The weather for the 36th annual Biloxi Seafood Festival on Sunday was almost perfect.
It was sunny and warm with a nice breeze, courtesy of then-Hurricane Irma. The Seafood Festival was popping this year as thousands made their way to the Biloxi Town Green to purchase various types of seafood and to sample gumbo and vote for their favorite batch.
Corey Christy and Blackwater Brass provided the live soundtrack. If you haven’t seen Blackwater Brass lately, there’s a reason they are becoming one of the top festivals acts in the South — they are good, like really, really good. You can check out their food-themed EP “From The Cupboard” on Spotify, which includes the live-show staple “Strawberry.”
But as much as I enjoyed the “Brass” and the weather, I was there on a serious mission and that was to help judge the gumbo competition. The judges this year for the Sun Herald Gumbo Championship were me, representing the Sun Herald, a chef from Mississippi Gulf Coast Community College and King Richard Johnson, the Shrimp King and a seventh generation fisherman.
We were seated at a judge’s table behind the stage and festival visitors were quick to stop by and chat. I assumed it was because of my dope Cheap Trick trucker hat, but it in hindsight it was probably because King Richard was wearing a crown. And for every person who dropped by to visit, some of the first words from their lips were, “You should try my gumbo.” Of course, I wanted to tell everyone, “Don’t sing it, bring it,” and that they should have entered the contest, but self control is a good thing, especially as one gets older.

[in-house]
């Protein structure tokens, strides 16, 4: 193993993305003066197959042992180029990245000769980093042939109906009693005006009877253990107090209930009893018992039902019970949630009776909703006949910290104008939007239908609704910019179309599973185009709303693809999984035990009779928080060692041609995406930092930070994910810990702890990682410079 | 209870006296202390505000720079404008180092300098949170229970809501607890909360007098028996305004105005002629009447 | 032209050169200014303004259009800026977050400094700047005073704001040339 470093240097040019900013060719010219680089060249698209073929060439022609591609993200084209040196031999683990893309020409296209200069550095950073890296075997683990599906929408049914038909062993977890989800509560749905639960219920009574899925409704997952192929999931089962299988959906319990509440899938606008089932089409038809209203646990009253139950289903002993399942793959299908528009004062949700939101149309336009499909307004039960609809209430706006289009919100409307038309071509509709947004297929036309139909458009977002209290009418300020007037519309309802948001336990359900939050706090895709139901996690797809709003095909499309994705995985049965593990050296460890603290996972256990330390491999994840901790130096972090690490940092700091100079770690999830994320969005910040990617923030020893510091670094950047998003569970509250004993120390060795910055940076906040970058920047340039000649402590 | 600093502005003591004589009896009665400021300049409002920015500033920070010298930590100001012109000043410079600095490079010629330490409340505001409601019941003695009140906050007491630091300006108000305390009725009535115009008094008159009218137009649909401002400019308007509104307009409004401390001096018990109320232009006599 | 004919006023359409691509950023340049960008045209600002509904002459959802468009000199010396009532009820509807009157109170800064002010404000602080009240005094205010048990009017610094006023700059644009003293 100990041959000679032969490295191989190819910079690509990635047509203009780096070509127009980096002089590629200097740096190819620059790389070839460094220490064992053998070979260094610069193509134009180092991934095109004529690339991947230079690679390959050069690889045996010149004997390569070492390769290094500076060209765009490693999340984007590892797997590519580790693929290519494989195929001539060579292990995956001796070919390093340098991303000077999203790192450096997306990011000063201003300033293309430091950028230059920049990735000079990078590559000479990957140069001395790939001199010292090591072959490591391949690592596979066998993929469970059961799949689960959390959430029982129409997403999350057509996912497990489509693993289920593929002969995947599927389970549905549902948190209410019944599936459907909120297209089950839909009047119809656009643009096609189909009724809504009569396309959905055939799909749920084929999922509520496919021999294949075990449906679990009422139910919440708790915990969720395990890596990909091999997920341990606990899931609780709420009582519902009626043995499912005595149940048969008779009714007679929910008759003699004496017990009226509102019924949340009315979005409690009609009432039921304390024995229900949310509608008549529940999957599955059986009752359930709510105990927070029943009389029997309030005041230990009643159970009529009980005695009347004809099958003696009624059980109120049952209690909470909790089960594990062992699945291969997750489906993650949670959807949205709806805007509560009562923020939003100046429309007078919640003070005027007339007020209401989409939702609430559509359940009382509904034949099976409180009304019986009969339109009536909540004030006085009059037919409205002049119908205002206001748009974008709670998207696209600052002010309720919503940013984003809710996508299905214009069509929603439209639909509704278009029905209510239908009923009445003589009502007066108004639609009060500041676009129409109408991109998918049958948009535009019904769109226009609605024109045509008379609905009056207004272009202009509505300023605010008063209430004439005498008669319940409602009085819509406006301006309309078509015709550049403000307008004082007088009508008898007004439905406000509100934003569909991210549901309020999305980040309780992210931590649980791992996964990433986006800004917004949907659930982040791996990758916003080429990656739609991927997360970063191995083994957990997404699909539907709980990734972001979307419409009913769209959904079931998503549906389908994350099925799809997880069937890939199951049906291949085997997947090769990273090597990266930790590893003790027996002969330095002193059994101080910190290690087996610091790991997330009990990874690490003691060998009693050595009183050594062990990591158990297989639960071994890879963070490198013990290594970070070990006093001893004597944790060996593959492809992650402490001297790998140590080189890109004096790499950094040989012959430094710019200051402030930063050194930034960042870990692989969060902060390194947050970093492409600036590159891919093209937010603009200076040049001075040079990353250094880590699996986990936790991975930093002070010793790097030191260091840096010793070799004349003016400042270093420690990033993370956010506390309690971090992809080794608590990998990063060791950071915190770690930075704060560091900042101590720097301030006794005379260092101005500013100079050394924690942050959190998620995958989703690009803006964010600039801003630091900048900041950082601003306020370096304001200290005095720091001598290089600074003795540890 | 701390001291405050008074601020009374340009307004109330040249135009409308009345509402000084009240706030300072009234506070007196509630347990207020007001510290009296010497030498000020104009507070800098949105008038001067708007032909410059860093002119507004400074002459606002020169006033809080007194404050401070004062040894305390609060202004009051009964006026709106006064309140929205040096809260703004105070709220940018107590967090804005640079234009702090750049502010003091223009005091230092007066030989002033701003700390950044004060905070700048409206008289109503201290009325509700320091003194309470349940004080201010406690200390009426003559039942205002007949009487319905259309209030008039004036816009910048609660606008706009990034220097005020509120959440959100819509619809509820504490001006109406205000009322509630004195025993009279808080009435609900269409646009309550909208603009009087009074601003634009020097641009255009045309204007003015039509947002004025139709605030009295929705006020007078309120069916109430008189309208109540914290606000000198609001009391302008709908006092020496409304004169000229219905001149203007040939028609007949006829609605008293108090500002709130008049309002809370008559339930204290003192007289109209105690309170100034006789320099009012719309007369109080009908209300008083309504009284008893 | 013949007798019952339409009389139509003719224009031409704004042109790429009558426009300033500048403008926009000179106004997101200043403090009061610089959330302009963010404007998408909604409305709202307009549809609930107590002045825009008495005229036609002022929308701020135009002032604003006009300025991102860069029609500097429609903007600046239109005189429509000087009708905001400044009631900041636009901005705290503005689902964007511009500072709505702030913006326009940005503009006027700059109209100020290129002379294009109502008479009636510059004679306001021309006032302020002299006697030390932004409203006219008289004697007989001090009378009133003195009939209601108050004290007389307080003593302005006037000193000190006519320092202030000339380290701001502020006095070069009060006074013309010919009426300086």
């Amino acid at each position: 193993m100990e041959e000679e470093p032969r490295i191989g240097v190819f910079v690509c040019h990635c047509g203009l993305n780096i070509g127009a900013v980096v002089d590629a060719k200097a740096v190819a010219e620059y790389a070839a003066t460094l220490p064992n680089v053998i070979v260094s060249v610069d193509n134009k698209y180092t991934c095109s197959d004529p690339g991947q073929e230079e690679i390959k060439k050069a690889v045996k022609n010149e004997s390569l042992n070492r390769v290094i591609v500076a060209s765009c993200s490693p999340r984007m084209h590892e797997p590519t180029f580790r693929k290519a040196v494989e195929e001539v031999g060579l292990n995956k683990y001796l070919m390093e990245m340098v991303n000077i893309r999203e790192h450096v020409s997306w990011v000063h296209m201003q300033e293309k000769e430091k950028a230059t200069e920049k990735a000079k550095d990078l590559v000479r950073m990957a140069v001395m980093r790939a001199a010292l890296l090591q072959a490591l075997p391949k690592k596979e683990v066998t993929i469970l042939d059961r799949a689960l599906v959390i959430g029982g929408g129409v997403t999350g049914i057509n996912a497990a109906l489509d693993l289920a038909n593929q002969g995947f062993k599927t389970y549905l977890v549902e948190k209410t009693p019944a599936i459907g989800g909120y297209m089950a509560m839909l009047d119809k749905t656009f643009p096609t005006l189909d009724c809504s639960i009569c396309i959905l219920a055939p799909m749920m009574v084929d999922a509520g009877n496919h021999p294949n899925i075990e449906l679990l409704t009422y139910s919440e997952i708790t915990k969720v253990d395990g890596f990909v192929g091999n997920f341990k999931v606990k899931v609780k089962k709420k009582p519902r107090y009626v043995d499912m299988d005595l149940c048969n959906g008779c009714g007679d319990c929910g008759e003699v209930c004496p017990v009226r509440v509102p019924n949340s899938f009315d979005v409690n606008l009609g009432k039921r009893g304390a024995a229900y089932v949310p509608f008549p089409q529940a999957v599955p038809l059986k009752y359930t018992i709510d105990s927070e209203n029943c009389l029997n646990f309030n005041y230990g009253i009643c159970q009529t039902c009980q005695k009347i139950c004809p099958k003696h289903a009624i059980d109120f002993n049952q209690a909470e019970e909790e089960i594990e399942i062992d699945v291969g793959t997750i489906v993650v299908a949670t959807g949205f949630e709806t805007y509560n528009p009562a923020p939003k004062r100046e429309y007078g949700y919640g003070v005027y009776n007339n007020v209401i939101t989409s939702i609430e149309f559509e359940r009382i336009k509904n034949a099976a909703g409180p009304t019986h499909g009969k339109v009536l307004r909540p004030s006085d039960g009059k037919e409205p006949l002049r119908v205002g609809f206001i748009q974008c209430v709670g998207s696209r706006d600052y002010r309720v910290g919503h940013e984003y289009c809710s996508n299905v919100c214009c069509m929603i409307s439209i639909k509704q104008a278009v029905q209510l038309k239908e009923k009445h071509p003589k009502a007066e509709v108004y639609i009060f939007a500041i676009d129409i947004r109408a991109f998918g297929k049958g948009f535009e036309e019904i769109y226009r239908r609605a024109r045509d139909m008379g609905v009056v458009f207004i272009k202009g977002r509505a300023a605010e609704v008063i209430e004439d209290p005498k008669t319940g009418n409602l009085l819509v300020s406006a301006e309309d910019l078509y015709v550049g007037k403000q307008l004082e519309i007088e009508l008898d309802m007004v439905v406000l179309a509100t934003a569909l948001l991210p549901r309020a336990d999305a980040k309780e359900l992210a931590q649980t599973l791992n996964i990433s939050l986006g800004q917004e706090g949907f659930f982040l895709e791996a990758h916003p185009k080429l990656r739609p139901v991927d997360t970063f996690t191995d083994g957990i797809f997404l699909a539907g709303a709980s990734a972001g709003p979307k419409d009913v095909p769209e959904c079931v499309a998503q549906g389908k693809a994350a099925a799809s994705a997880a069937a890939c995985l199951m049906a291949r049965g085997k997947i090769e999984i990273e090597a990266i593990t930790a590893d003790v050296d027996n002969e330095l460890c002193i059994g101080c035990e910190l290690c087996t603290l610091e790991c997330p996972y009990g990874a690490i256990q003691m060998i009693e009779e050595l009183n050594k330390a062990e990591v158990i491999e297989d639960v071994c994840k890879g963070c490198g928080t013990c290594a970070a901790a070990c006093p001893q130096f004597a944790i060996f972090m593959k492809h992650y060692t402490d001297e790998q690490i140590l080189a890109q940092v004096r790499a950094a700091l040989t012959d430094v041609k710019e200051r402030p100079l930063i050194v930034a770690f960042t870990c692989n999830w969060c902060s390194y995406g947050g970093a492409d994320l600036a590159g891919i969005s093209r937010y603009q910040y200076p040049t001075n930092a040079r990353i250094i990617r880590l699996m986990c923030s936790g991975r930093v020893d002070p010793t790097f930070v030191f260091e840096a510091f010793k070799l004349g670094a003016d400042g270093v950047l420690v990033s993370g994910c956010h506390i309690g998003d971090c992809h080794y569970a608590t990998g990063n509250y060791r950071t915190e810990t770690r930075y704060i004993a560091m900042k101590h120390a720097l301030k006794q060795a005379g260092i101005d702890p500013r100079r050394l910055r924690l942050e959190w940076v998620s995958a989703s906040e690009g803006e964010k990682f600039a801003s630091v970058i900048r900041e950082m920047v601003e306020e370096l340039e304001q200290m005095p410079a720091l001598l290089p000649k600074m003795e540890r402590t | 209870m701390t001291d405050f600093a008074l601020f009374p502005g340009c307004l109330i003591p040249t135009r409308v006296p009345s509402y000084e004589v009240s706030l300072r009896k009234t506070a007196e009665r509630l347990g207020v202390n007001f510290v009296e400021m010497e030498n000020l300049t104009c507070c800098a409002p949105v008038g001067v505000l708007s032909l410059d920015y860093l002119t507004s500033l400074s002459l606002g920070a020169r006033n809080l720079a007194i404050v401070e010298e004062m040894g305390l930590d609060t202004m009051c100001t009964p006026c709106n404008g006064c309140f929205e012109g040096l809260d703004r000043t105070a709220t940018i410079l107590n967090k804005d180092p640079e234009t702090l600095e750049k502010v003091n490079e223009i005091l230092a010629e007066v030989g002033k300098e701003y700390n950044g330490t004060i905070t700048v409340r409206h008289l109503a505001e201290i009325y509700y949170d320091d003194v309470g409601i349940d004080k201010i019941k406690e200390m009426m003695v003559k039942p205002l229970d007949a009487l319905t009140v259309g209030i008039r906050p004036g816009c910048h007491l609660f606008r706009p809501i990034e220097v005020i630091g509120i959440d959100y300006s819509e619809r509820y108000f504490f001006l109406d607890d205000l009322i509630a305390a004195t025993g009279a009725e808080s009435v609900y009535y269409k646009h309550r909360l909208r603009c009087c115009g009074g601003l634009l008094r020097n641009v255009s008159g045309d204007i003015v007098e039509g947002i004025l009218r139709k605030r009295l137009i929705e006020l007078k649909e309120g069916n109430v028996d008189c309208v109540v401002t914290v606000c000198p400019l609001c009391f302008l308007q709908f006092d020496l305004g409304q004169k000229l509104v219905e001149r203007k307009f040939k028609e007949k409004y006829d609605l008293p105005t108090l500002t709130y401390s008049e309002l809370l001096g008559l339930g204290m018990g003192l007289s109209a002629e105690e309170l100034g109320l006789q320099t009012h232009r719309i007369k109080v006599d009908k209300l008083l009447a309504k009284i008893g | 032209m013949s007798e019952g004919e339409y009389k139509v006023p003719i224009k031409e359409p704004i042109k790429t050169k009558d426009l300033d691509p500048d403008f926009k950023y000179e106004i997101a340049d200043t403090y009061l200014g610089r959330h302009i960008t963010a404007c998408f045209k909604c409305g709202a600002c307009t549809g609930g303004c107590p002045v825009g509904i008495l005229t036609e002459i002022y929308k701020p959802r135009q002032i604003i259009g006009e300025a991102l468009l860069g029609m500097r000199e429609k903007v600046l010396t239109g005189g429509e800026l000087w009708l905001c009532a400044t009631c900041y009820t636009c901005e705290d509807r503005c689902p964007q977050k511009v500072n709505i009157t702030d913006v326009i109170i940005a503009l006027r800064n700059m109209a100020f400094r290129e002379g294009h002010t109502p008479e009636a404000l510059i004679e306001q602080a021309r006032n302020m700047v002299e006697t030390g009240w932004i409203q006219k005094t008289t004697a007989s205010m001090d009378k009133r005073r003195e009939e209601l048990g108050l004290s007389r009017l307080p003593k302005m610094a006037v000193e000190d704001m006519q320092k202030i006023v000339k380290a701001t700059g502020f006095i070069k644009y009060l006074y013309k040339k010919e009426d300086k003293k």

Gumbo on the Mississippi Gulf Coast is serious business. I know what I like in a gumbo, but I leave the gumbo cooking, for the most part, to the pros. I’m from North Mississippi. If this had been a contest on how to make the best moonshine or Brunswick stew (pro tip: remove the squirrel heads before serving), I would have passionately opined.
“The best seasoning for gumbo is hogs head cheese,” said the Shrimp King. It was like the record player stopped in real life. Say what?
And then came the onslaught of tips from the festival guests: “I put crabs in mine,” “I season mine with crab boil,” “I use okra at the end,” “I use shrimp shells” and on and on. In life, most people think they can build a better fire and cook a better steak than their neighbor. On the Coast, prideful gumbo cooking also falls into this category.
So how was the gumbo?
Well, some of the gumbo was really good and some of it was not. There’s nothing like taking a big spoonful of that acrid tasting burned gumbo. Delicious.
And y’all, seriously, why in the name of all that is holy would you garnish your gumbo with potato salad? Why? Why would you do this?
The best gumbo I tried was what I call “that casino gumbo” — the gumbo that is cooked perfectly with the big chunks of lump crab and lots of shrimp. I sampled several gumbos that met this criteria.
After the judging was over, or as Kenny Rogers would say, “When the dealing’s done,” I was sitting at the table by myself when one more person stopped by to make small talk.
“I should have entered this contest, I bet I can make a better gumbo than you,” he said.
Hold my beer. OK, so I don’t drink. Hold my Coke Zero while I go find that jar of bacon grease I’ve been saving for years and get the cast iron skillet hot. It’s on, son.